A new nation has appeared within the United States since the Civil War, but it has been only accidentally connected with that catastrophe. The Constitution emerged from the confusion of strife and reconstruction substantially unchanged, but the economic development of the United States in the sixties and seventies gave birth to a society that was, by 1885, already national in its activities and necessities. In many ways the history of the United States since the Civil War has to do with the struggle between this national fact and the old legal system that was based upon state autonomy and federalism; and the future depends upon the discovery of a means to readjust the mechanics of government, as well as its content, to the needs of life. This book attempts to narrate the facts of the last half-century and to show them in their relations to the larger truths of national development.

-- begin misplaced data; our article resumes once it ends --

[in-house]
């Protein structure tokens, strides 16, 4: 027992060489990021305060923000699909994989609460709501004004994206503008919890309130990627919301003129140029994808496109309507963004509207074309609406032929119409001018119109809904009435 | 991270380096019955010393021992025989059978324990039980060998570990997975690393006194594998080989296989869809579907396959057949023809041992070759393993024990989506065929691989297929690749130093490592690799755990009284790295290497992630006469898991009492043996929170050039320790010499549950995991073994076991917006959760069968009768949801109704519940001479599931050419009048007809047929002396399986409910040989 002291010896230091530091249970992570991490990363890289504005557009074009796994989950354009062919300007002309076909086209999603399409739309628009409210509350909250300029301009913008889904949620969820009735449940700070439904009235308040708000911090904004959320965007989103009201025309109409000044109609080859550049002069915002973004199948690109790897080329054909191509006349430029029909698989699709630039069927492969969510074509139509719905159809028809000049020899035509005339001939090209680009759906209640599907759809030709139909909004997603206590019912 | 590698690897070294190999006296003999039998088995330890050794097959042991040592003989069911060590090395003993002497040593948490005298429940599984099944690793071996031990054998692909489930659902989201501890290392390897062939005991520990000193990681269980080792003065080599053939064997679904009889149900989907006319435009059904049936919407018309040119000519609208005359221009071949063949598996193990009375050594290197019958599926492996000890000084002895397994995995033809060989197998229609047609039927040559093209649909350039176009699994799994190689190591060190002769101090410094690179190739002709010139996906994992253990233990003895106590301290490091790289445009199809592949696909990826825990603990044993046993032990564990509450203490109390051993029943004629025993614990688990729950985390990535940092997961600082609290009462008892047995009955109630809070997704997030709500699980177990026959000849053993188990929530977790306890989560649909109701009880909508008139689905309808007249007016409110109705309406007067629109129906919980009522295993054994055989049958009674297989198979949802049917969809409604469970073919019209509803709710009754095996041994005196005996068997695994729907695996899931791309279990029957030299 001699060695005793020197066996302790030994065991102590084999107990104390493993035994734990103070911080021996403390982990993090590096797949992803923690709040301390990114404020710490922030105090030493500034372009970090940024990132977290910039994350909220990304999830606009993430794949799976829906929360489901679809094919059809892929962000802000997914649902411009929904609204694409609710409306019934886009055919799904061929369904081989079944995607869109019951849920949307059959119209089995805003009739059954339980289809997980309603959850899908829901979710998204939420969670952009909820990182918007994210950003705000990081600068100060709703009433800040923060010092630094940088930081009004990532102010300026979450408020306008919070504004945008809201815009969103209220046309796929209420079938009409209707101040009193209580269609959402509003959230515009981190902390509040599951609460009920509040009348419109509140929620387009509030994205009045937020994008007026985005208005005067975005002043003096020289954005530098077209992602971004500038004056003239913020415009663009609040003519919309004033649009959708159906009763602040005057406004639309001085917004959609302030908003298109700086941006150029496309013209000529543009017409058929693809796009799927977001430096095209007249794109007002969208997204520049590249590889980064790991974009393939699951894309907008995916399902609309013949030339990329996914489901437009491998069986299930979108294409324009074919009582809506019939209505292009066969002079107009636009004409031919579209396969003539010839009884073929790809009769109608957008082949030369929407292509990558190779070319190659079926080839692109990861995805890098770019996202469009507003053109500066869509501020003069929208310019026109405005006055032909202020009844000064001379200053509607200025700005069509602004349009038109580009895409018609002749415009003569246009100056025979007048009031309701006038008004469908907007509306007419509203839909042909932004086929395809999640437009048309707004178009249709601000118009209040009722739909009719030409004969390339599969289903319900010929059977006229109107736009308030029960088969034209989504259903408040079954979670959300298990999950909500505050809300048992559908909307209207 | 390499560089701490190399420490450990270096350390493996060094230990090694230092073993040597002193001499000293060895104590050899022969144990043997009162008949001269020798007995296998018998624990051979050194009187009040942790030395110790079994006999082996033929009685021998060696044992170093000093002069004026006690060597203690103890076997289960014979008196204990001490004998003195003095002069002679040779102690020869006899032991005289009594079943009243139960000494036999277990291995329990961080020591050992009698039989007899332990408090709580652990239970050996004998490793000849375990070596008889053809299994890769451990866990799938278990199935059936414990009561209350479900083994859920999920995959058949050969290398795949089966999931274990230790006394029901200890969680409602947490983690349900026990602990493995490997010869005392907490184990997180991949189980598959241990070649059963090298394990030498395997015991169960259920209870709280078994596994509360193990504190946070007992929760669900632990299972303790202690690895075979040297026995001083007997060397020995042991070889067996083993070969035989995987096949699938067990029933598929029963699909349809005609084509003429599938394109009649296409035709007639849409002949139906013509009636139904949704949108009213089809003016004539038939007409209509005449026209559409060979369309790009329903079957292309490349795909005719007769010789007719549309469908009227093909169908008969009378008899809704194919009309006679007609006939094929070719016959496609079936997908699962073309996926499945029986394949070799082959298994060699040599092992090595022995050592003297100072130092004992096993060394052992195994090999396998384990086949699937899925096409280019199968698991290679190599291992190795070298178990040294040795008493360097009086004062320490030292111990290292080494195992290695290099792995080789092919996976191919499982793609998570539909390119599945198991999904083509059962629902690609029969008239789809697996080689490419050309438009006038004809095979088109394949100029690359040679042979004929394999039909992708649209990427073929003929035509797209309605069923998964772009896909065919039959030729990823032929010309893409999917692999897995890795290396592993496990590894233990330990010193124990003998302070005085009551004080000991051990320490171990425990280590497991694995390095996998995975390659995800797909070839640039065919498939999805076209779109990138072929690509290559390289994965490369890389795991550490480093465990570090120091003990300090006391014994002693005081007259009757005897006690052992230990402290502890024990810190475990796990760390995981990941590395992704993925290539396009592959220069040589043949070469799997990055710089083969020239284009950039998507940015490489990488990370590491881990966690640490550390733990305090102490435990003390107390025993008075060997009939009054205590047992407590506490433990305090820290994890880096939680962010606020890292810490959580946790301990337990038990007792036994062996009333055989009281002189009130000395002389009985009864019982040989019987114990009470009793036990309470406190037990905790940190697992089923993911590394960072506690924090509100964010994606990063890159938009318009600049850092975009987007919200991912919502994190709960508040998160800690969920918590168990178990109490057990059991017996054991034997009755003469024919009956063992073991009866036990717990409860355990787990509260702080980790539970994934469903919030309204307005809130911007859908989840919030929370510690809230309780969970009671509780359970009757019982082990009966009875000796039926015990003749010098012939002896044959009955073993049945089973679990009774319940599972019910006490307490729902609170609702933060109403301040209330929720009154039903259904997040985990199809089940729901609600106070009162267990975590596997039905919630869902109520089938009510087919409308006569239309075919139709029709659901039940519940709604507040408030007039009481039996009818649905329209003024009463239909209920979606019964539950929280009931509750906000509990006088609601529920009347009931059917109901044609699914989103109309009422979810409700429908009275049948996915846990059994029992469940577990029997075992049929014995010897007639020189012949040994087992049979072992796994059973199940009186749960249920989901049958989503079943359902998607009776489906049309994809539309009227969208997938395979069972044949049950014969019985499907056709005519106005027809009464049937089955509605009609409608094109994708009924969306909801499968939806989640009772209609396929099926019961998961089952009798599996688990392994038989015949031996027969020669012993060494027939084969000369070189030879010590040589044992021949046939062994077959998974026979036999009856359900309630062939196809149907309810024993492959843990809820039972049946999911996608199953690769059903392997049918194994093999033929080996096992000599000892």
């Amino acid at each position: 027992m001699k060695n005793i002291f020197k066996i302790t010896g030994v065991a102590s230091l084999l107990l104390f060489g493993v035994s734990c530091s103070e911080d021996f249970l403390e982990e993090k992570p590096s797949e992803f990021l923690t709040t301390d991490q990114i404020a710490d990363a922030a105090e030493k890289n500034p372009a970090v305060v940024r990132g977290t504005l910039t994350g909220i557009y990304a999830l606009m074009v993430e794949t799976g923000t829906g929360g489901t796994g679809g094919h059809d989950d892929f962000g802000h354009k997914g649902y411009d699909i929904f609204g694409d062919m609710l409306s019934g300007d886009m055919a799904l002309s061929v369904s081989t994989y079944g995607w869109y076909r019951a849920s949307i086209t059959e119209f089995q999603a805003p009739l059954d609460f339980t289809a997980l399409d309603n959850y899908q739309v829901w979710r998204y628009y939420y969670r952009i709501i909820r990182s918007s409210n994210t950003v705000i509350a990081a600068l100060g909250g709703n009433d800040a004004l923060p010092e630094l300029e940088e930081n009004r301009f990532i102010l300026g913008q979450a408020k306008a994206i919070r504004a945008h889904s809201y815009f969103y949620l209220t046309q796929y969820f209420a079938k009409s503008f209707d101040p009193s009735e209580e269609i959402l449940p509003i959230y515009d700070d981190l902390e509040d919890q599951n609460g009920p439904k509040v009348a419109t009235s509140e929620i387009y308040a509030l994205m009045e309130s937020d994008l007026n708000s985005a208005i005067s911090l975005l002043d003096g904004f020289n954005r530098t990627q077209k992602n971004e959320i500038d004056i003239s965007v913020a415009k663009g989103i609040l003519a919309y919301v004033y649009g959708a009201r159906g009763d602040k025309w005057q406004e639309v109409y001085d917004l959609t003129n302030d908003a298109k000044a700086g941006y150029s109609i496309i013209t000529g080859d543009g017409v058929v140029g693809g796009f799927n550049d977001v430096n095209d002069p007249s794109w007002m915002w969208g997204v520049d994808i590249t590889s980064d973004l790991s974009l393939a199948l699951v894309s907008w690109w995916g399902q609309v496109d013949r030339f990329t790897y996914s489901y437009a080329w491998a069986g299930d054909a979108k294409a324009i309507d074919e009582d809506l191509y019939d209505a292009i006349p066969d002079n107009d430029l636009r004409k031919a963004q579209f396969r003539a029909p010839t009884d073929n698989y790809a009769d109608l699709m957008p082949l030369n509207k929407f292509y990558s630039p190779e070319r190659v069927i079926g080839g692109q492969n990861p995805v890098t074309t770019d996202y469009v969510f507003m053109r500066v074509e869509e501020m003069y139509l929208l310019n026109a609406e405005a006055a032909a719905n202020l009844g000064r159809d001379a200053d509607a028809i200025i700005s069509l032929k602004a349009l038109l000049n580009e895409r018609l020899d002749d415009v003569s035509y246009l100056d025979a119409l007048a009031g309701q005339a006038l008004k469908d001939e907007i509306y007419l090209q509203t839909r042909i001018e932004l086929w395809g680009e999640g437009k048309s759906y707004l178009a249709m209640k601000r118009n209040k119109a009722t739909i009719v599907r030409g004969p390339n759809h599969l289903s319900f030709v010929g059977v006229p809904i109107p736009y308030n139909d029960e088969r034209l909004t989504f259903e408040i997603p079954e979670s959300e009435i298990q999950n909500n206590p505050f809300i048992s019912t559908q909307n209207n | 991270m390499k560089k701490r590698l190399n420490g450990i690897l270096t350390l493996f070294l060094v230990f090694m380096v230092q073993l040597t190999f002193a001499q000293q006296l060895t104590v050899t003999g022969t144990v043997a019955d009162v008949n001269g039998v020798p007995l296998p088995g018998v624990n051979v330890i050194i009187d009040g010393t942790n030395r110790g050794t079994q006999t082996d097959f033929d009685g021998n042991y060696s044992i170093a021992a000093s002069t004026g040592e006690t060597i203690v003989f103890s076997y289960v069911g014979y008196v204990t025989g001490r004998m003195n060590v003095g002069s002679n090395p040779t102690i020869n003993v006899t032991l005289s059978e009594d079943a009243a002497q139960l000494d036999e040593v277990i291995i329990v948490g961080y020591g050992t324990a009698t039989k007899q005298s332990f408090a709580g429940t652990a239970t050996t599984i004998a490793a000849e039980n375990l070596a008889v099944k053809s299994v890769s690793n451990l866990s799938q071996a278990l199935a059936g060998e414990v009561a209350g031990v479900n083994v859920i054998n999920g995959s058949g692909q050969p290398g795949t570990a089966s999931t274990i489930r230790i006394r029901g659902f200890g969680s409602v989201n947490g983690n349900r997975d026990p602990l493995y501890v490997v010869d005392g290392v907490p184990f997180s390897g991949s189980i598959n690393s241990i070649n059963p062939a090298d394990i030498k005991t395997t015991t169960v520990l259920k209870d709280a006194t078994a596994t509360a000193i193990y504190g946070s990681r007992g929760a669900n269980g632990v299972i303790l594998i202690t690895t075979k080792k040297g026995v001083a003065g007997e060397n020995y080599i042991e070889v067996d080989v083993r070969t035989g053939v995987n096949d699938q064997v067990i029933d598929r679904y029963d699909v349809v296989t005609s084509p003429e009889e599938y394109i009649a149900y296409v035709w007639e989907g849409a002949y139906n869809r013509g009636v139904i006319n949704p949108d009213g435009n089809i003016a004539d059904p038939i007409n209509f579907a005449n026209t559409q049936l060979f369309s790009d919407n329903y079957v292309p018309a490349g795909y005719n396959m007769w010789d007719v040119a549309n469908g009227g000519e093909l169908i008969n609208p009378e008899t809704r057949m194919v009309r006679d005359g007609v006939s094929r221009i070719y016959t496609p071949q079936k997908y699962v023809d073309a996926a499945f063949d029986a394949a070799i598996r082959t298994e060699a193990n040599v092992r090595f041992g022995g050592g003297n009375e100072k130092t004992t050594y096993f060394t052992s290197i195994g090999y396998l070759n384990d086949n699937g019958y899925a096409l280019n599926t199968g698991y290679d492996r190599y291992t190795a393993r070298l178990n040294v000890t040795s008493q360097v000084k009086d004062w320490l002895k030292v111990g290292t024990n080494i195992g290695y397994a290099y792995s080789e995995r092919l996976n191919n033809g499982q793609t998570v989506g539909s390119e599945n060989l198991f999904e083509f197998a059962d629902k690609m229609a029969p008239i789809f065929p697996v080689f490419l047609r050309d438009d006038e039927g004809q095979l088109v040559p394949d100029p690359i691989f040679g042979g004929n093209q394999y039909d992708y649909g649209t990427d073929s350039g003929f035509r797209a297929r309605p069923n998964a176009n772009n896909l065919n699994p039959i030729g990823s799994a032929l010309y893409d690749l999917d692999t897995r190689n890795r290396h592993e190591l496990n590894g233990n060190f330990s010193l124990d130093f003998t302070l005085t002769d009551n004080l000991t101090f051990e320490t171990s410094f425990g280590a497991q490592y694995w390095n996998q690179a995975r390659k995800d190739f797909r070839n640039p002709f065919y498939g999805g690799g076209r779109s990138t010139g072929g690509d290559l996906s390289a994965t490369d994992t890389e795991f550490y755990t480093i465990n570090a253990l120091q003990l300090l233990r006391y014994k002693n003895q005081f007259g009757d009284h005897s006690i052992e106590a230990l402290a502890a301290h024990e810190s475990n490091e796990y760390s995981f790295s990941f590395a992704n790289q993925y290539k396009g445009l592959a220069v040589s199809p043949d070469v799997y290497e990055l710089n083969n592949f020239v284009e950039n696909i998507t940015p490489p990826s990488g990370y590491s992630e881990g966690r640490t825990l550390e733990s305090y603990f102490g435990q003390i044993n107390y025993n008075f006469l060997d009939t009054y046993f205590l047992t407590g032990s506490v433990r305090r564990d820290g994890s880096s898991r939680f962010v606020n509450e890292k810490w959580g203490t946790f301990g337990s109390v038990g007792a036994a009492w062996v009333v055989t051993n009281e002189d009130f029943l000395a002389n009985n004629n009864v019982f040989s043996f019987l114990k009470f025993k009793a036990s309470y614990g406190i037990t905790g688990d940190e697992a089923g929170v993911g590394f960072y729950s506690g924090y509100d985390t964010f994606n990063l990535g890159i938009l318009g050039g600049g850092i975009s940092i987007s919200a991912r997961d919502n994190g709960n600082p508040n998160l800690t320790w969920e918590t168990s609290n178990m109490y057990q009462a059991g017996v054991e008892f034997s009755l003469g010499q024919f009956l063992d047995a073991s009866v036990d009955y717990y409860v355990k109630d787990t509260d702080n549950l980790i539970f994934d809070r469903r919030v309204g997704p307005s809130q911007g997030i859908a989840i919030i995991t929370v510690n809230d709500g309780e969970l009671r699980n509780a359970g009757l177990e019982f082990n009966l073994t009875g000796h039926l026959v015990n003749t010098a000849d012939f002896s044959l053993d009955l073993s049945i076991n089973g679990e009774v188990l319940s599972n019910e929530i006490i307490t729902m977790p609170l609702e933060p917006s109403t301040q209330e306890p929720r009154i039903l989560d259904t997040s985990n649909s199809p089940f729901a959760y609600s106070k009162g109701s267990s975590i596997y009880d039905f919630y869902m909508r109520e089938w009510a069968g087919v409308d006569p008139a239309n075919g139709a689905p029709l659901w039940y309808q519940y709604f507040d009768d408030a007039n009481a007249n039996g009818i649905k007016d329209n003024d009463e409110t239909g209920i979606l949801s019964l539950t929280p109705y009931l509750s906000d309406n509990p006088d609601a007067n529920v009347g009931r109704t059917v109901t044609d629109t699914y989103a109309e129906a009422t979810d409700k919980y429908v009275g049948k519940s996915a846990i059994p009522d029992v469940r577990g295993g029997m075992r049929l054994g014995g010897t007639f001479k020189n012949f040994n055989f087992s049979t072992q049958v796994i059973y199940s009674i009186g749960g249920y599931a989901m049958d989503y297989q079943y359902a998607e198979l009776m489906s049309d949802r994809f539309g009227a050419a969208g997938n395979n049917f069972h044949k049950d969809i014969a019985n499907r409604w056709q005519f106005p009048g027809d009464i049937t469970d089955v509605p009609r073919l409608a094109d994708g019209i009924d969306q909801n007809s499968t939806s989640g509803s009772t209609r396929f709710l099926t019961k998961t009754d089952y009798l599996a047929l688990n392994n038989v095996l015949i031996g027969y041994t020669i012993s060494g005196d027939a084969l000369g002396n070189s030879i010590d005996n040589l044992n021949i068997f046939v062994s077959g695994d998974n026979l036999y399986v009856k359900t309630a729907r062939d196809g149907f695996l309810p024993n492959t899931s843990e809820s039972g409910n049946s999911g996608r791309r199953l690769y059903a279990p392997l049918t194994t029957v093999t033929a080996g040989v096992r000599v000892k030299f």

its value on the hope that it would some day be redeemed.
The needs of the Treasury, in the crisis of suspension, induced Congress to authorize the emission of $150,000,000 of legal-tender paper money. These notes, soon known as the "greenbacks," became the measure of the difference between standard money and coin. Issued at par, they sank in value and fluctuated until in the darkest days of 1864 a dollar in gold could be exchanged for $2.85 in greenbacks. Yet they were called dollars, and the creditor was forced to accept them in payment of his debts. They were themselves a forced loan, borrowed by compulsion from the people, and constituting $433,000,000 in the total debts of the United States in 1865.
The greenback element in the national debt threatened the integrity of the whole. Should redemption take place at par, and at once, the credit of the United States could not fail to be strengthened. But should the greenbacks be allowed to remain below par, should more of them be issued, or shou